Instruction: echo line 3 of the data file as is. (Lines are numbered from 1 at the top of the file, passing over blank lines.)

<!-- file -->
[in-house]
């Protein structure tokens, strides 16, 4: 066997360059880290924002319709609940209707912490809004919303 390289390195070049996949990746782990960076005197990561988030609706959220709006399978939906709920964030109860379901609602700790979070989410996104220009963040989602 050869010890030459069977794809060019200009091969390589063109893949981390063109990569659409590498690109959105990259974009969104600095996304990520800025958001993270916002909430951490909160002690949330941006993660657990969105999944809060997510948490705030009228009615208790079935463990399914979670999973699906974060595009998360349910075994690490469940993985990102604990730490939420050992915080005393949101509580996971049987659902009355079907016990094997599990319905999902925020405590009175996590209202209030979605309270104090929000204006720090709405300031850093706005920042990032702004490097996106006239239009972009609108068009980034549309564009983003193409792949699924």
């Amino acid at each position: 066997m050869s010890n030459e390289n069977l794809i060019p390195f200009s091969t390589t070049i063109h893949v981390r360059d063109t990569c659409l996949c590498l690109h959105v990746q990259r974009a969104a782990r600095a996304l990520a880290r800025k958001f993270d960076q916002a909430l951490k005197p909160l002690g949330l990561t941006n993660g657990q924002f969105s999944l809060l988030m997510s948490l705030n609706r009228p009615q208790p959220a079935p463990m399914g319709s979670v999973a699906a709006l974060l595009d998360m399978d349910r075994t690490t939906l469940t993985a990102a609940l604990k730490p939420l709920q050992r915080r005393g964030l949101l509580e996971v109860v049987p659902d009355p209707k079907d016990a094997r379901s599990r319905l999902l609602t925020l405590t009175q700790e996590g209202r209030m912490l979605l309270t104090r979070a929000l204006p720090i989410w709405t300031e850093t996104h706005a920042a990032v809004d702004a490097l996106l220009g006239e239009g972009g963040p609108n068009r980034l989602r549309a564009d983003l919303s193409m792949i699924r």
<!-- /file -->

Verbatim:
């Amino acid at each position: 066997m050869s010890n030459e390289n069977l794809i060019p390195f200009s091969t390589t070049i063109h893949v981390r360059d063109t990569c659409l996949c590498l690109h959105v990746q990259r974009a969104a782990r600095a996304l990520a880290r800025k958001f993270d960076q916002a909430l951490k005197p909160l002690g949330l990561t941006n993660g657990q924002f969105s999944l809060l988030m997510s948490l705030n609706r009228p009615q208790p959220a079935p463990m399914g319709s979670v999973a699906a709006l974060l595009d998360m399978d349910r075994t690490t939906l469940t993985a990102a609940l604990k730490p939420l709920q050992r915080r005393g964030l949101l509580e996971v109860v049987p659902d009355p209707k079907d016990a094997r379901s599990r319905l999902l609602t925020l405590t009175q700790e996590g209202r209030m912490l979605l309270t104090r979070a929000l204006p720090i989410w709405t300031e850093t996104h706005a920042a990032v809004d702004a490097l996106l220009g006239e239009g972009g963040p609108n068009r980034l989602r549309a564009d983003l919303s193409m792949i699924r």